By now, you may have heard about the Saskatchewan teen fired from her job after having an allergic reaction. I sat on the news for awhile, because, well, something doesn't sit right with me, you know? Ever the critic, I wasn't sure that the timing of her firing was just really bad (and had little to do with her reaction), and I wondered why anyone with allergies as severe as she alleges would ever leave home without an EpiPen. In any case, regardless of the small details of the case, it does bring to light a very important issue: allergy management in the workplace.
Teens are in the highest risk group for serious allergic reactions, because many feel carrying their emergency auto-epinephrine device is an inconvenience. And we all know how often teens feel invincible. It's a deadly combination, and one that employers of teens in particular need to address. But even for those adults with life-threatening allergies, proper workplace management is key to ensuring their safety.
Here are some tips for managing severe allergies in the workplace:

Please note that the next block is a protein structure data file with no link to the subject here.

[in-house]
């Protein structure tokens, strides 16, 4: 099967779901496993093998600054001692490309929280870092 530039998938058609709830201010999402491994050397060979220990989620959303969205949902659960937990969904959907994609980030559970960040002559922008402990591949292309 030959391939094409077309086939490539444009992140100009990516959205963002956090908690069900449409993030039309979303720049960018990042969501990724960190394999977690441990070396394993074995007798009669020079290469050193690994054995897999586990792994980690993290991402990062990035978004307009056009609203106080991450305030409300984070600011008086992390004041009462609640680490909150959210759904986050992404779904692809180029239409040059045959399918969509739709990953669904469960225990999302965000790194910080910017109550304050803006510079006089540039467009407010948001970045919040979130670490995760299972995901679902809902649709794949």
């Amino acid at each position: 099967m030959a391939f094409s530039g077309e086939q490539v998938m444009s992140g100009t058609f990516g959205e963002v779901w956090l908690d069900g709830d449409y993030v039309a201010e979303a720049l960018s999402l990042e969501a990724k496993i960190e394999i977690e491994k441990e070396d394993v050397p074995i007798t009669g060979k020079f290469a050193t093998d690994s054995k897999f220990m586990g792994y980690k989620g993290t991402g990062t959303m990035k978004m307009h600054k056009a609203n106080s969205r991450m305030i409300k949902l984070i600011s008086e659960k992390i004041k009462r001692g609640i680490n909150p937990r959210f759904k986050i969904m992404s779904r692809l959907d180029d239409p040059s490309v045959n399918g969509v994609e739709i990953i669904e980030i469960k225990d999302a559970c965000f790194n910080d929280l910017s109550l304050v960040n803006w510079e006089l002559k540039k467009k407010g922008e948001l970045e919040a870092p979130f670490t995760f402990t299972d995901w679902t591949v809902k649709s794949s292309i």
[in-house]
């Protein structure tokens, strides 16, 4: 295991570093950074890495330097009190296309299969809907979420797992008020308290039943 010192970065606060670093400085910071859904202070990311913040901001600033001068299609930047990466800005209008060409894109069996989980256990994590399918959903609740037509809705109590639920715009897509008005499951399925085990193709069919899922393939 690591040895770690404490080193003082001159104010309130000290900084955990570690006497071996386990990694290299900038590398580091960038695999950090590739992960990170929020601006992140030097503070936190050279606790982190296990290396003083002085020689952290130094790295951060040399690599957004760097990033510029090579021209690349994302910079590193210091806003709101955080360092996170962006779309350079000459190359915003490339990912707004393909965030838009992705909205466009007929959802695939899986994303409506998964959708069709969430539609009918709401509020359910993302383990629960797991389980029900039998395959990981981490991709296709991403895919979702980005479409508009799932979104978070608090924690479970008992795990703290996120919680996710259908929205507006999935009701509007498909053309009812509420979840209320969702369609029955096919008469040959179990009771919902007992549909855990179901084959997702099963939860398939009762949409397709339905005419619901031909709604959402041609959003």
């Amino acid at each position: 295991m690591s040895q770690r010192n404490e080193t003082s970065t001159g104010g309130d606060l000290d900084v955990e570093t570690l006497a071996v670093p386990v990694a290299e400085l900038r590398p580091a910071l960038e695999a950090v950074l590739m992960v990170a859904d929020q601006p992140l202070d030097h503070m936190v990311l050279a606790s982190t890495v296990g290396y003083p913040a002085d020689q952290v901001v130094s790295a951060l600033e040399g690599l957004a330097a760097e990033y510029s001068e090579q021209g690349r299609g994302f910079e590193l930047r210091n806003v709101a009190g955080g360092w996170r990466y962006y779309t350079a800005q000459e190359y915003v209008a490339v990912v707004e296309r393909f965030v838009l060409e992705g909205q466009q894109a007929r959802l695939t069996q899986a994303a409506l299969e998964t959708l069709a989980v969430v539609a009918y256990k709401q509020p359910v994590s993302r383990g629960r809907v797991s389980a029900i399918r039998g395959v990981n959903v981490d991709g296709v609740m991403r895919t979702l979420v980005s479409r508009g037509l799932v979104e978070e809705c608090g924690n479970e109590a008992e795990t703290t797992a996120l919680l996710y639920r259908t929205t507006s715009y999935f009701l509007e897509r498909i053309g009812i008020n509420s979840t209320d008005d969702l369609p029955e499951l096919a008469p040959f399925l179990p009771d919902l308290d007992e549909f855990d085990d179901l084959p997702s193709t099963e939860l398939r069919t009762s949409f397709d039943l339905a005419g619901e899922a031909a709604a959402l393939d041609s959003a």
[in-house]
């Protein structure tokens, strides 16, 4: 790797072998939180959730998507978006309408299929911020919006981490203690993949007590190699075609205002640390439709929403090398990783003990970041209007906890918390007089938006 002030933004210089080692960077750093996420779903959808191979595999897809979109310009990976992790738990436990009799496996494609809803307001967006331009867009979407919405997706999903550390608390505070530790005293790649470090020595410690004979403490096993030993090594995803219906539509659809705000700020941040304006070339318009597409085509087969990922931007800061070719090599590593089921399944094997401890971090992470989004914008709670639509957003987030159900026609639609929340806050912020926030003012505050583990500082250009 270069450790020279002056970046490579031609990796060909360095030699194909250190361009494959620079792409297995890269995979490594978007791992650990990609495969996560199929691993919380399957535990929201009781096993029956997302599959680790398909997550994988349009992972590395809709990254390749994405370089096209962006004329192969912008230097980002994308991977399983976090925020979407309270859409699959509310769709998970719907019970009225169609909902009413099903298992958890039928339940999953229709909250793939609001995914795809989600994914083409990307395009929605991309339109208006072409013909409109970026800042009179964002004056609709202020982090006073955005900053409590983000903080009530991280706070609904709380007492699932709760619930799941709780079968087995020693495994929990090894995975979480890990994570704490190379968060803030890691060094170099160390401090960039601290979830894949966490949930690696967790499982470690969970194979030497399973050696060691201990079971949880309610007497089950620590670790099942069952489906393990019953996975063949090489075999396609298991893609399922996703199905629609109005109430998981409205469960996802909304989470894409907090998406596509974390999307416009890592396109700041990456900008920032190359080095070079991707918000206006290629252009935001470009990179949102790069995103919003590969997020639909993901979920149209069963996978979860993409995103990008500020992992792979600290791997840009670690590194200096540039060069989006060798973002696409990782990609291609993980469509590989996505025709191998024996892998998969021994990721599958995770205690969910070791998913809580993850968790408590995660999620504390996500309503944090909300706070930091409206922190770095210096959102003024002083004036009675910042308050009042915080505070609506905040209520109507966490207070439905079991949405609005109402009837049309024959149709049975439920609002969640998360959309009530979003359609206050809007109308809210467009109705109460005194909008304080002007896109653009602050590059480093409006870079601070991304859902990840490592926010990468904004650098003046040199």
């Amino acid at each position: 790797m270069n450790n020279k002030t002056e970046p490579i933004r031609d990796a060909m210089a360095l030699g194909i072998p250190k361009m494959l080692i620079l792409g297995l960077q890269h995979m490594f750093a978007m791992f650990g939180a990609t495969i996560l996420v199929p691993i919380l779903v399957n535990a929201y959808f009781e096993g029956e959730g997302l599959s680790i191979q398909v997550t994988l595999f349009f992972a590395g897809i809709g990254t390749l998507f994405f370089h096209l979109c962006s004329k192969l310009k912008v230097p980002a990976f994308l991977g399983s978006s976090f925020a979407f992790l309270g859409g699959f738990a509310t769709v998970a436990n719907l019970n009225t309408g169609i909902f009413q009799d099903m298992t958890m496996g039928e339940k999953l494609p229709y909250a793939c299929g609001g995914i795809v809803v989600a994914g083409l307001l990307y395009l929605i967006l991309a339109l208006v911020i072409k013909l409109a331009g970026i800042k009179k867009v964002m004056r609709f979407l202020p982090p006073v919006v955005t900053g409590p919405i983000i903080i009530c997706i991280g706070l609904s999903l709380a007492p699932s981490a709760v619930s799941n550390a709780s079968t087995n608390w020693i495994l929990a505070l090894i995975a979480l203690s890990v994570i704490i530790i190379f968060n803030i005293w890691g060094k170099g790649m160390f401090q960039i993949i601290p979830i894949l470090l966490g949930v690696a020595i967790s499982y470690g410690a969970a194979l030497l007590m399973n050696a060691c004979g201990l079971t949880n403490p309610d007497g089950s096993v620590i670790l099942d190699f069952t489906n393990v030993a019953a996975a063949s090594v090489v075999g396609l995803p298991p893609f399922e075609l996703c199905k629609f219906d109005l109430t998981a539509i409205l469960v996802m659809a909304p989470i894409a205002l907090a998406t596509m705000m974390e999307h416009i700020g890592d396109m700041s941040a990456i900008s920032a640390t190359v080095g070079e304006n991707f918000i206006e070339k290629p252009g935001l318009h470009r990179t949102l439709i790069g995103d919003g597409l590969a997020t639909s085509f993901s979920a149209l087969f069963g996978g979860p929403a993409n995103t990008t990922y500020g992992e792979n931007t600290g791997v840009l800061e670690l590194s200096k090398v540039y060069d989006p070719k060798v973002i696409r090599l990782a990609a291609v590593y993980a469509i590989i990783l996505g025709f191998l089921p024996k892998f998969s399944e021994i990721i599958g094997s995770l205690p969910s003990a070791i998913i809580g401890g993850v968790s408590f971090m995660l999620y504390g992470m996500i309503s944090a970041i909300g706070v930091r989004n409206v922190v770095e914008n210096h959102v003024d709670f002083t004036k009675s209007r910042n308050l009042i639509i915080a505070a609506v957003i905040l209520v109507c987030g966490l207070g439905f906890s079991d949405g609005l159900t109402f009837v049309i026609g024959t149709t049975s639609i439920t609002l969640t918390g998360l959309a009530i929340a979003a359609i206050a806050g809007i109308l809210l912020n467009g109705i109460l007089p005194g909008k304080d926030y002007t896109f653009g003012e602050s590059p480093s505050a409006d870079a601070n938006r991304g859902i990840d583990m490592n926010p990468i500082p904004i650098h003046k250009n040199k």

Disclose Your Allergies
Management and coworkers need to know you're at risk, in order to help in case of emergency, and to help you avoid your allergens in the workplace. Although disclosing allergies is, of course, not an obligation, it's a smart thing to do once you've been hired.
Carry Your Meds
Always, always, always carry an EpiPen. ALWAYS. And educate those around you on how to administer one.
Advocate For Yourself
Teach others how to help you, and other people with life-threatening allergies. Let them know the reality of living with allergies, and how they can help protect and assist others living with them, too.
Know where you can safely eat, and understand the risks involved. Obviously if you're allergic to peanuts, a job at a Thai restaurant is out of the question. You're your best protector, so remember it is YOUR job to protect yourself first.
Ask questions of staff who disclose severe allergies. Find out how you can help protect them, and what coworkers need to do to make the workplace a safer one.
Employers must accommodate those with severe allergies by law. This includes all types of allergies (scents, foods, environmental, etc) as well as asthma. Being aware of your responsibilities as an employer will help you handle daily employee needs, as well as emergency situations.
Educate Your Staff
Hold meetings to inform staff of the severity of allergies, and what they are obligated to do to assist in keeping their coworker(s) safe.
As always, when dealing with severe allergies, a little compassion goes a long way.
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